Susan's Blog

Wednesday, November 29, 2017

Revisit Those Memories

In some people with autism, there can be what appears to be an acquisition of skills and then a loss of them. People have asked me over the years if Nat lost skills. Tough question. My feeling has always been that skills showed up and then became quieter while he was working on other skills. I never believed that they disappeared entirely. He has always developed skills and returned to them. His development has not been linear, however. It is more like a series of loops but always a growing chain of them. For example, at certain “age-appropriate” stages, he has rejected typical toys or activities. Lined up by didn’t play with Fischer Price people; mouthed a ball; stared blankly at T-ball. Just lay there on his back in a pool during Mother-Infant swim class. Now I know: he never cared for those kinds of toys, and baseball just leaves him cold. But he does love basketball. This happened at age sixteen or so. And now his swimming abilities are legendary.

Development happens at any age and just keeps on happening. You must keep your eye on that truth if you are an autism parent. Try, try to return to those earliest days and see your child back then. See how much he has grown and changed and has become colored in. Go back in time and find the joy you had to have felt at this child of yours. Or see it now and rejoice in his uniqueness, feel that in your heart there is no one like him and yet he is also Every Baby.

It is infinitely interesting to me to go back in time and look at Young me with Baby Nat. Despite remembering so much sadness at not understanding my budding Autist, there was so much happiness, too. I wish all of you had journals to look back on, so that you could feel these blissful feelings you must have had with your infant autistic baby.

January 3, 1991, Fourteen Months Old:

We watch Nat in his crib at night. I really could stand there forever and the longer I do, the more I feel the need to laugh. It’s an odd kind of laughter that makes me shake and also feels close to crying. I have discovered this feeling in relation to Nat. I think it is what bliss feels like. That lump in my throat.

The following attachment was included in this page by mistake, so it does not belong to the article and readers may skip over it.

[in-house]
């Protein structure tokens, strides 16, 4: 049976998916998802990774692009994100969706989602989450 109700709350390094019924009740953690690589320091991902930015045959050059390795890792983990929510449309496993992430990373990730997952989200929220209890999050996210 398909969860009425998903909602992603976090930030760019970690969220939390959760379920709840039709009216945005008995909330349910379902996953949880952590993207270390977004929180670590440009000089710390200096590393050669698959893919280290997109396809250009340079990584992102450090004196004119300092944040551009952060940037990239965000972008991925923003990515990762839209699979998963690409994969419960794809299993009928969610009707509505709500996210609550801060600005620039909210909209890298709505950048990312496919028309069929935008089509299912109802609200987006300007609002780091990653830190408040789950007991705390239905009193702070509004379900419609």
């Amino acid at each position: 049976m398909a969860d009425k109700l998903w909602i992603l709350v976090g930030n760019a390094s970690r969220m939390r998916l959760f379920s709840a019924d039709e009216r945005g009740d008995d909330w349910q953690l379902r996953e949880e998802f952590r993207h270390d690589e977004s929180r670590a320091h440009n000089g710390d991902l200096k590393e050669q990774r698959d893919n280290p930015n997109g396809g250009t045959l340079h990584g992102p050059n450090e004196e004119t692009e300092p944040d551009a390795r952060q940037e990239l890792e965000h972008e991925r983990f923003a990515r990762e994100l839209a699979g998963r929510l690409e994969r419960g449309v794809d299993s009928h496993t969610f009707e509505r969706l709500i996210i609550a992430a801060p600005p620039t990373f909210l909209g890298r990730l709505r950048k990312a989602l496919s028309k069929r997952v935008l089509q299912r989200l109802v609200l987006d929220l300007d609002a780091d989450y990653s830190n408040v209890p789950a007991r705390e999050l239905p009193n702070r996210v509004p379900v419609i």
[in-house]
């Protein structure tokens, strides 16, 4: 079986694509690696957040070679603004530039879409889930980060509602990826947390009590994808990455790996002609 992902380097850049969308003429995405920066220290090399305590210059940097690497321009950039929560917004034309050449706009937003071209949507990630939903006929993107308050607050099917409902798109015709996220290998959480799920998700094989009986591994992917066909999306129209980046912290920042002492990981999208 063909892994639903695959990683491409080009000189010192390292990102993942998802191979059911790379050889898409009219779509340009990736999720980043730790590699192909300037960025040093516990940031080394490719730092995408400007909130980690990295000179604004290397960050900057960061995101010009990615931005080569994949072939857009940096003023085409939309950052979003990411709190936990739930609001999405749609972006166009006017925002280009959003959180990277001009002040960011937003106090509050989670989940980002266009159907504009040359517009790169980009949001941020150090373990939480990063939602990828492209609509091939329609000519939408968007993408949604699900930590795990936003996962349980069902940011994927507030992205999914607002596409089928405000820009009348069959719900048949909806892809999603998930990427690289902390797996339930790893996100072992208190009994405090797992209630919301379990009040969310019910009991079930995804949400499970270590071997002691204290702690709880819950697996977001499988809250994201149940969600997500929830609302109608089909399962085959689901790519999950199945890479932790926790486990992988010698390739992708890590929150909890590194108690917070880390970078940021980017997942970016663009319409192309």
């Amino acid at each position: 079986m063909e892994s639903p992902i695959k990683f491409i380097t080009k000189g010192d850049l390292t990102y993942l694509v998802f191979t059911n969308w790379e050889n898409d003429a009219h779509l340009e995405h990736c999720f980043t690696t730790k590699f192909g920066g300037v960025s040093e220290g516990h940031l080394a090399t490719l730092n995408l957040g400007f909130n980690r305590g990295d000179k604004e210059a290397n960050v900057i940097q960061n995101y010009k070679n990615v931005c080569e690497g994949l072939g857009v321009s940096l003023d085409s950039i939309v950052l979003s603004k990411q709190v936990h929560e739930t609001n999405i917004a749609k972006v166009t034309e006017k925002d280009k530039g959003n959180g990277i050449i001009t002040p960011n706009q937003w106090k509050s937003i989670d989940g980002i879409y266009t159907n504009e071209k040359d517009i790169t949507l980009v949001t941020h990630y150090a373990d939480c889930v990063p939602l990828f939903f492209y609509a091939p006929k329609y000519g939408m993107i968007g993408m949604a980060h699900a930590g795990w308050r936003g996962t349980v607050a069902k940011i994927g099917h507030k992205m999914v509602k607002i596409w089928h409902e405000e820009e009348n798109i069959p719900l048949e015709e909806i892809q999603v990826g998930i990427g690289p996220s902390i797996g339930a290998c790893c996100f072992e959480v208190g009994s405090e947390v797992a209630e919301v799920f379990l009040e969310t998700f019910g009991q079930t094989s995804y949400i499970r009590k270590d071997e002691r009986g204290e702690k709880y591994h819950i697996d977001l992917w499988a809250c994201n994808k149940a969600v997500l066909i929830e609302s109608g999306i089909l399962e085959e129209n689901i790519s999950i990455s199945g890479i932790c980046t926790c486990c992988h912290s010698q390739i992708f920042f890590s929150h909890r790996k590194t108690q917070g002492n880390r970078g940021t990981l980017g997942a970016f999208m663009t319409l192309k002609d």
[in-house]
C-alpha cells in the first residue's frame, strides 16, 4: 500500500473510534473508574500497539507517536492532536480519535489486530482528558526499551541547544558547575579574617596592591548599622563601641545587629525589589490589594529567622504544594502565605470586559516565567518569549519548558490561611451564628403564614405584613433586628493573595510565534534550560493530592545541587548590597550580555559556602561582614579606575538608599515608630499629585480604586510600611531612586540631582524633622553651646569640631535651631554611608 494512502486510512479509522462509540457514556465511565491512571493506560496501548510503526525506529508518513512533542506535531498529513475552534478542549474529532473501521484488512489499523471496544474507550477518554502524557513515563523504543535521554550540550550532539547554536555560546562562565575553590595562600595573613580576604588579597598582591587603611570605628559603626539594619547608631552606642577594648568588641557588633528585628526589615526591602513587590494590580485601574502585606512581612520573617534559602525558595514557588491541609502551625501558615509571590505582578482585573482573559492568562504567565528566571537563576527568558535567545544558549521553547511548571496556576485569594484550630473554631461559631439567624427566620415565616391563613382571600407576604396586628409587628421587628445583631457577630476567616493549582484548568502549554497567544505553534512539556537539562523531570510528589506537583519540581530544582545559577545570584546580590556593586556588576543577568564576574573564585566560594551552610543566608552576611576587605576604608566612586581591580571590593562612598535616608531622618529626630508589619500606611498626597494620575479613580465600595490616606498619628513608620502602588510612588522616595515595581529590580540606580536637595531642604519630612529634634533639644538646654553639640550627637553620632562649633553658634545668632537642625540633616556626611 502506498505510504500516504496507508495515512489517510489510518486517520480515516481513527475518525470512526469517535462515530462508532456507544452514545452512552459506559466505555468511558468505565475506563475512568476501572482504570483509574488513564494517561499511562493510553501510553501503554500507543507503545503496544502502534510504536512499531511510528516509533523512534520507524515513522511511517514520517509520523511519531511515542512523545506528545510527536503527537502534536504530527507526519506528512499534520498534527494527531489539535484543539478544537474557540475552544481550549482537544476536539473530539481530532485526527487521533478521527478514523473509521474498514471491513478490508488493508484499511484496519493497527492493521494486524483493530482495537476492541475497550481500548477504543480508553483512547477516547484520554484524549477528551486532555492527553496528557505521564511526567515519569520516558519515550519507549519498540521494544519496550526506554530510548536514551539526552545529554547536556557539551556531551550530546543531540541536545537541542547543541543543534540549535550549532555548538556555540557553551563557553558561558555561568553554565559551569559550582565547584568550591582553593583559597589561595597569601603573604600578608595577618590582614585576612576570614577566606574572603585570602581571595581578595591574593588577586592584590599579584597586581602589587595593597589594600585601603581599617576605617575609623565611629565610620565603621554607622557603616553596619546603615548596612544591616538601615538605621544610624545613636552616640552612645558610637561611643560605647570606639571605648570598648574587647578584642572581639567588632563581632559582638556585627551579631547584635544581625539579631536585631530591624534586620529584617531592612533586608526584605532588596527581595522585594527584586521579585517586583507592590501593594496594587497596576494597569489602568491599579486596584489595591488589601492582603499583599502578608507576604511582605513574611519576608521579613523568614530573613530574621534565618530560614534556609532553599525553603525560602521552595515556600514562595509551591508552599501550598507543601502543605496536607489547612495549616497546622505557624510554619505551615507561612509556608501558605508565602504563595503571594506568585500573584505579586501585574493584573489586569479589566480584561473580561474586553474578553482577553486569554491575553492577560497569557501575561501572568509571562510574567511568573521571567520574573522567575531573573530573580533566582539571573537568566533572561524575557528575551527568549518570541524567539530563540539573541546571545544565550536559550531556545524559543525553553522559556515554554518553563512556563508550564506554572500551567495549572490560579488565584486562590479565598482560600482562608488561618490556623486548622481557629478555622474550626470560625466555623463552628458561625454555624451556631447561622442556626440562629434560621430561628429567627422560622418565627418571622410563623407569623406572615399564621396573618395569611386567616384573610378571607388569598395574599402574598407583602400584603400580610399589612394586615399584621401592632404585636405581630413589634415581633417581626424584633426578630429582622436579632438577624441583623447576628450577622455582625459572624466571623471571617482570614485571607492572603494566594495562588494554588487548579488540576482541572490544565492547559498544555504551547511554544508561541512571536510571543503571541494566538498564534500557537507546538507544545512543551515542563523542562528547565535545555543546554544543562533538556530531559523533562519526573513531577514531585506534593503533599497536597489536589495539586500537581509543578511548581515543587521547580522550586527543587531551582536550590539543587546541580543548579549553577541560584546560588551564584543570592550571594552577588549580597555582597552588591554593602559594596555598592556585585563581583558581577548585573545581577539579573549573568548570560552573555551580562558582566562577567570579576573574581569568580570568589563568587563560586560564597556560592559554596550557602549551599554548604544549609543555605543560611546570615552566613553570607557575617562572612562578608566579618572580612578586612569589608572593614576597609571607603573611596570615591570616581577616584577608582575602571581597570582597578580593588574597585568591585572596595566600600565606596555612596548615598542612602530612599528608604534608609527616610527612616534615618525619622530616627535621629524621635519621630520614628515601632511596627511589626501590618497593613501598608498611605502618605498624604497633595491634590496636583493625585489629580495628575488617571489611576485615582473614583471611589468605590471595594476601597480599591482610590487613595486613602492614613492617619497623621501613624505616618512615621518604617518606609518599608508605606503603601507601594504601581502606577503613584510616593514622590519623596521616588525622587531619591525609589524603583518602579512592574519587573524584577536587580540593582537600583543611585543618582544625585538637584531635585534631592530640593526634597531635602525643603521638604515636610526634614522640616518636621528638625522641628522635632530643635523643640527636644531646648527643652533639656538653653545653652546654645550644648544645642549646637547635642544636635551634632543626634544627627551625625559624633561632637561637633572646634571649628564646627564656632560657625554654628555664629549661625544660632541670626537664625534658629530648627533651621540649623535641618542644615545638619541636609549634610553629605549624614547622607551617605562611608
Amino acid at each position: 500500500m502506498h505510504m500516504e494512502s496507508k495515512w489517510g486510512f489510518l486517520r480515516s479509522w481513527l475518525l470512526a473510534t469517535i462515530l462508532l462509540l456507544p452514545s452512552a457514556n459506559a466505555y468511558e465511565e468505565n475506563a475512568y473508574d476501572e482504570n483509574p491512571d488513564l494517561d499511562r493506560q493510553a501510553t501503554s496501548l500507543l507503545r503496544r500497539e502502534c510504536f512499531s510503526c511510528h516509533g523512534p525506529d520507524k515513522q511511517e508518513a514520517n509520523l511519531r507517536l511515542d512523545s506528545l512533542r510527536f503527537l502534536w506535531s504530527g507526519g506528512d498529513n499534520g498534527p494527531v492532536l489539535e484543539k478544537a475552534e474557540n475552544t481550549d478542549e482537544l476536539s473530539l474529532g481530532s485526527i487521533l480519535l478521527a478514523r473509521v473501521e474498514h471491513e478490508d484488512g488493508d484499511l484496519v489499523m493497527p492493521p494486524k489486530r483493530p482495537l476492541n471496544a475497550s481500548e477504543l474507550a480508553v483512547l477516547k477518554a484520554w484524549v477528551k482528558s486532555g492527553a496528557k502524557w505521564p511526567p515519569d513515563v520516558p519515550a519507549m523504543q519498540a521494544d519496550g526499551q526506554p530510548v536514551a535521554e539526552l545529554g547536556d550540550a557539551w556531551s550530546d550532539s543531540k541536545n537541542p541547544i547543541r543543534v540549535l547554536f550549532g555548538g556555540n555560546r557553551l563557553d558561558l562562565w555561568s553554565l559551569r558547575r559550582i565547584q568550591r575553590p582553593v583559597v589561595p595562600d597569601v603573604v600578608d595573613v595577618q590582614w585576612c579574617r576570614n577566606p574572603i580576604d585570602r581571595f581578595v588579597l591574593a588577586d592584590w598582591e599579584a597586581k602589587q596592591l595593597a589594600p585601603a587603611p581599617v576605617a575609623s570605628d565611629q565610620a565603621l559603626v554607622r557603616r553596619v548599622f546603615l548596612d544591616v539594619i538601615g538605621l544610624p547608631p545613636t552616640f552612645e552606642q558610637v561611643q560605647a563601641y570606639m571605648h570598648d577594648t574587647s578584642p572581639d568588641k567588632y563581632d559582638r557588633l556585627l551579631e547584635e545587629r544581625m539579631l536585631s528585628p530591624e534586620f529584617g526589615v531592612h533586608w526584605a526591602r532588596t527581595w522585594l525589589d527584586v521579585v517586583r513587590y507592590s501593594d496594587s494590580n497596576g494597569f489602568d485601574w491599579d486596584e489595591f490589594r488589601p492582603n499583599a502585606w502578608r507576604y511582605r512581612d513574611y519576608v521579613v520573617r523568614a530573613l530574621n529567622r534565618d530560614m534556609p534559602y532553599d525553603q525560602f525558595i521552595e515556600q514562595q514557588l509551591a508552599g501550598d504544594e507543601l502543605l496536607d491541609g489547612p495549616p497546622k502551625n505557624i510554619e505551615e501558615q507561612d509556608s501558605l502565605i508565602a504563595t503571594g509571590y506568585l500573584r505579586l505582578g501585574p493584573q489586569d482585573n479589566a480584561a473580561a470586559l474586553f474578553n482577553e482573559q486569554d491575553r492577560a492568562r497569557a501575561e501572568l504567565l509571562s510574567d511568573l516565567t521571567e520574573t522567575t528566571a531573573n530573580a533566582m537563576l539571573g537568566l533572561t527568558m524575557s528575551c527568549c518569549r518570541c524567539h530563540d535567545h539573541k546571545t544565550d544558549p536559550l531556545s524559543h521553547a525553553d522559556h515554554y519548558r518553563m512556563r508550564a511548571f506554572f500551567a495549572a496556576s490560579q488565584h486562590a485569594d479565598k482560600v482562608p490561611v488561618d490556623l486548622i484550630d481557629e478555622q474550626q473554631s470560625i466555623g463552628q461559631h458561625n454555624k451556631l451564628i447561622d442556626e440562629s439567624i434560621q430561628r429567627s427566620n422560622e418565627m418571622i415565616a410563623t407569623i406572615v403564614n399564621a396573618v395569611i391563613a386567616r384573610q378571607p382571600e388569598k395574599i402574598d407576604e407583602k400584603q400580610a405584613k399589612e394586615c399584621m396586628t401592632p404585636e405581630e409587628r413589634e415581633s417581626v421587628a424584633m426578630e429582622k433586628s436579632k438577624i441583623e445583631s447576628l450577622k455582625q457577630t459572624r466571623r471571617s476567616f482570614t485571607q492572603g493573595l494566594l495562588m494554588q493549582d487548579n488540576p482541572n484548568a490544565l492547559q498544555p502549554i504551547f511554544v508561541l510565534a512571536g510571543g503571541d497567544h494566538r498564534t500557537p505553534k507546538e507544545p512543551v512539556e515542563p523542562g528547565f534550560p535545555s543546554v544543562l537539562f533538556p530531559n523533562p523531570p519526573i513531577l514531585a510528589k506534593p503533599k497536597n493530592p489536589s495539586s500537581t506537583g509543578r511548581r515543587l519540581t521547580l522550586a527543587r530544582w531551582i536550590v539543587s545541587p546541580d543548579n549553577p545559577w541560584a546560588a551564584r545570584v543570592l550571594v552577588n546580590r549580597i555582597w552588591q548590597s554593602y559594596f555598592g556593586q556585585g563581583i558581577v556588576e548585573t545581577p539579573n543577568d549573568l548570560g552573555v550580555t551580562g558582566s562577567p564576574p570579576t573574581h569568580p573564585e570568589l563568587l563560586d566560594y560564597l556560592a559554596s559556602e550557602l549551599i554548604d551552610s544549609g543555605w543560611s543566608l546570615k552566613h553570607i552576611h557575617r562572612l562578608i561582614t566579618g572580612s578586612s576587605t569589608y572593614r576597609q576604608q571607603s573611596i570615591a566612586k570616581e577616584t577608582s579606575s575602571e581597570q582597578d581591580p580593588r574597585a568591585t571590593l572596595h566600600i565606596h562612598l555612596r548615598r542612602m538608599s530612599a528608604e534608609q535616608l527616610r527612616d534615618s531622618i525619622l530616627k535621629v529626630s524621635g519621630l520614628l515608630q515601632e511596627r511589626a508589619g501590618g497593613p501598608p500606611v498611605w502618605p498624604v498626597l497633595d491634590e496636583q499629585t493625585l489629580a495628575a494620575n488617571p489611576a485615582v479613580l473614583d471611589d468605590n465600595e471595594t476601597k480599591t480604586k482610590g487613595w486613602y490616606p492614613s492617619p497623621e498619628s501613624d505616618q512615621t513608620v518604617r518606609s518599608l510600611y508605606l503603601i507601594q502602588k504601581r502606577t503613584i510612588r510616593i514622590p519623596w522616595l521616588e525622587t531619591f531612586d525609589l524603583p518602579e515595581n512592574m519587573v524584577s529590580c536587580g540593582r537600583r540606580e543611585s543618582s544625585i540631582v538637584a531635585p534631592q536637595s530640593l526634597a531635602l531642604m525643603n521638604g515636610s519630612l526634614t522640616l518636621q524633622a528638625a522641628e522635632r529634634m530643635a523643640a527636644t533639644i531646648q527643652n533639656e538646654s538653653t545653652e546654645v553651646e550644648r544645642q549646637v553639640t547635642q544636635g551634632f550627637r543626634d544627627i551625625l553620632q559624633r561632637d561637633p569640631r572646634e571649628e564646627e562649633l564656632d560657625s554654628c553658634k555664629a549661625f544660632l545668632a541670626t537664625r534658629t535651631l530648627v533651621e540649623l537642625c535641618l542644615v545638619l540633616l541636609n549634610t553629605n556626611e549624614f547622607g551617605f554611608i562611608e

Nat sleeps in such a cute manner. His breathing is little puffs in and out in very small degrees. You can tell how small he is from the little breaths he takes.

His eyes are very puffed and round when closed. His whole forehead looks even more rounded in sleep. His candy mouth is slightly open and utterly at east, surrendered to his happy sleep. His little rounded arm is often close to his mouth with the thumb sticking out as if he could suck it at any moment. We hear him downstairs; suddenly there will be a chirping from the automatic sucking.

Best of all, his littlefoot sometimes escapes the blanket and hangs out from the crib, between the bars. It is all of 4 inches long, but chunky.

And of course the smell that lingers over the crib is pure perfue. And it is not merely baby powder and scented drawer liners. It is him; his essence, released during the peace of sleep, and lingering above him like a sweet cloud.

April 29, 1991, 18 months old:

Before I forget! Some cute/great things Nat does.

1) “sshh — aaah!” Screams and then says “ssh.”

2_ “Tee” means he wants to brush his teeth.

3) “Ah-hah” he wants something, probably a drink.

4) Offers up his arms to me to be picked up.

5) Delights in seeing his stuffed animals sitting in a chair, on the couch, etc. Fuzzy Lambkin, Russ, Dakin, Horsey Guy.

6) Calls cat “cah”. Calls dog “cah”. Calls Teddy Bear “cah”.

7) Says “Ma-ma, Ma-ma, Ma-ma” in a little soft singsong. Ned is “Da Da Dah.” Melts in your mouth.

8) Does “Eensy Weensy Spider”: Waves his arms in a circle saying “ahhh derrrr ahh.”

9) Yells and shouts a complete range of noises and sounds like a language but are not.

Finding these journal entries are like when the color comes on in The Wizard of Oz.


I recommend that they stop claiming that everyone learns all by age 5. Ok, it is 90 % capacity but it isn’t stagnant and the stat is used to push those like my boys too early. It made me feel like a failure until I realized that it was a lie and we never stop learning . Our biggest jump in learning was around age 8 for both. We seemed to jump and come back to the skipped milestones .

— added by Farmwiferwo on Wednesday, November 29, 2017 at 2:10 pm

Hi FW2, I don’t even believe it is 90% capacity at age 5… how could it be, with all the stuff we are capable of learning later in life?
What you say about coming back to the skipped milestones is exactly our experience.

— added by Susan Senator on Wednesday, November 29, 2017 at 4:32 pm

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